16 Must-Read Nonfiction Books Due Out In June 2016

The official start of summer is just around the corner, so the time to start building your reading list for the upcoming season is now. The next few months are packed with excellent options, and June alone is full of numerous nonfiction new releases you absolutely shouldn’t miss. Whether you’re heading on an exotic beach vacation or remaining in the hustle and bustle of your regular daily life, you’ll need — and find — a steady supply of works guaranteed to hold your interest.

This month’s best new nonfiction options offer the genre’s usual (and wonderful) variety. There are touching memoirs, fascinating stories of landmark events, and enthralling explorations of social issues. June’s books will give you a look at everything from a maximum-security prison’s book club to adventures in the Arab world to entertaining mishaps in celebrity journalism and beyond.

If you feel like there are almost too many good options, I can empathize. Luckily, summer is the perfect time to devote long hours to relaxation, especially as the weather gets warmer. You’ll just have to keep calm and read on.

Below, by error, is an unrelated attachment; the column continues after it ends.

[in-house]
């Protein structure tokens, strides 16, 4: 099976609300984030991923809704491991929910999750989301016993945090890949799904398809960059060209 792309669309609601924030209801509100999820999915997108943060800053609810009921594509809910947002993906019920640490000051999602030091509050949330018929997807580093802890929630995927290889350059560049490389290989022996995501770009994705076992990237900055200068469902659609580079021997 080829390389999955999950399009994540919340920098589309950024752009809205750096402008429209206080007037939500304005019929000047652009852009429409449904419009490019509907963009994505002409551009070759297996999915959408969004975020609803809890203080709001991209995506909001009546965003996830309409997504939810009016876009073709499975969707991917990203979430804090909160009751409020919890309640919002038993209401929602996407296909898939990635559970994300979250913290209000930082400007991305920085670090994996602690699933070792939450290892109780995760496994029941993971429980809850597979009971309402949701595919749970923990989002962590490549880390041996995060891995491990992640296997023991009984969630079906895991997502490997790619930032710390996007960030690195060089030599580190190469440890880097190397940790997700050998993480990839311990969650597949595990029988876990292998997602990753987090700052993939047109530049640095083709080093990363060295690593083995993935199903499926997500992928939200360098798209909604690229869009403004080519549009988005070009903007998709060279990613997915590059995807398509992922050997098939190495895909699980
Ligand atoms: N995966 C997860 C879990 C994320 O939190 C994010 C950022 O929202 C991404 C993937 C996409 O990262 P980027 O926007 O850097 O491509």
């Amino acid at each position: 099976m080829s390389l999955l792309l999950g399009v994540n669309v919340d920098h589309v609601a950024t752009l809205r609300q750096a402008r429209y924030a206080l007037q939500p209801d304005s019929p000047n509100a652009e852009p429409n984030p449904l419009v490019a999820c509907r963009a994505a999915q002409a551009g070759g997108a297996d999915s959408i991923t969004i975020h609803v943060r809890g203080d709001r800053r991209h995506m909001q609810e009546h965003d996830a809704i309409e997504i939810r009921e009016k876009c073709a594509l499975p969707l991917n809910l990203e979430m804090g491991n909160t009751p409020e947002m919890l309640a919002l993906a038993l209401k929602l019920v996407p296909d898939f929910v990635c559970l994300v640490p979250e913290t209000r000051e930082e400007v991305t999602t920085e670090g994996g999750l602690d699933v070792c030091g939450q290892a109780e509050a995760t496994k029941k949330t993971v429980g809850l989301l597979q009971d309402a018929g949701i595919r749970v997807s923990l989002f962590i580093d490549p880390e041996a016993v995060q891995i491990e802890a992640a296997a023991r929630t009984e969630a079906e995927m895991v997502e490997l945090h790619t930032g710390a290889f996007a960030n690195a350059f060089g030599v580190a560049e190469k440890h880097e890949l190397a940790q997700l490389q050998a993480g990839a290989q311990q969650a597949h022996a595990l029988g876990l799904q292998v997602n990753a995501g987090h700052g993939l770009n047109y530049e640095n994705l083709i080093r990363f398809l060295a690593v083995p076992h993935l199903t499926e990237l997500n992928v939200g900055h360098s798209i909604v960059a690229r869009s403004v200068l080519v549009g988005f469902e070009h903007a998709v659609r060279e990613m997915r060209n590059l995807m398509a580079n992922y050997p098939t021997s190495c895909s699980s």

Now, get out your “To Read” list, because below are 16 new nonfiction books that you should add to it immediately.

1. The Maximum Security Book Club by Mikita Brottman (June 7; Harper)

The Maximum Security Book Club: Reading Literature in a Men’s Prison centers on the book club Mikita Brottman started with a group of convicts. By assigning works like Shakespeare’s Macbeth, Nabokov’s Lolita, Stevenson’s Dr. Jekyll and Mr. Hyde, and more, she challenges them to discuss conflict, suffering, morality, and other complex issues. Through their discussions, the men reveal pieces of their own lives and choices, providing intriguing and unique insights.

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2. Being Jazz by Jazz Jennings (June 7; Crown Books for Young Readers)

Young activist and reality TV star Jazz Jennings opens about an important and current topic in Being Jazz: My Life as a (Transgender) Teen. The memoir looks at her personal experiences and struggles, shedding light on issues at the center of ongoing national controversy. Her touching book serves as a rallying cry for understanding and acceptance.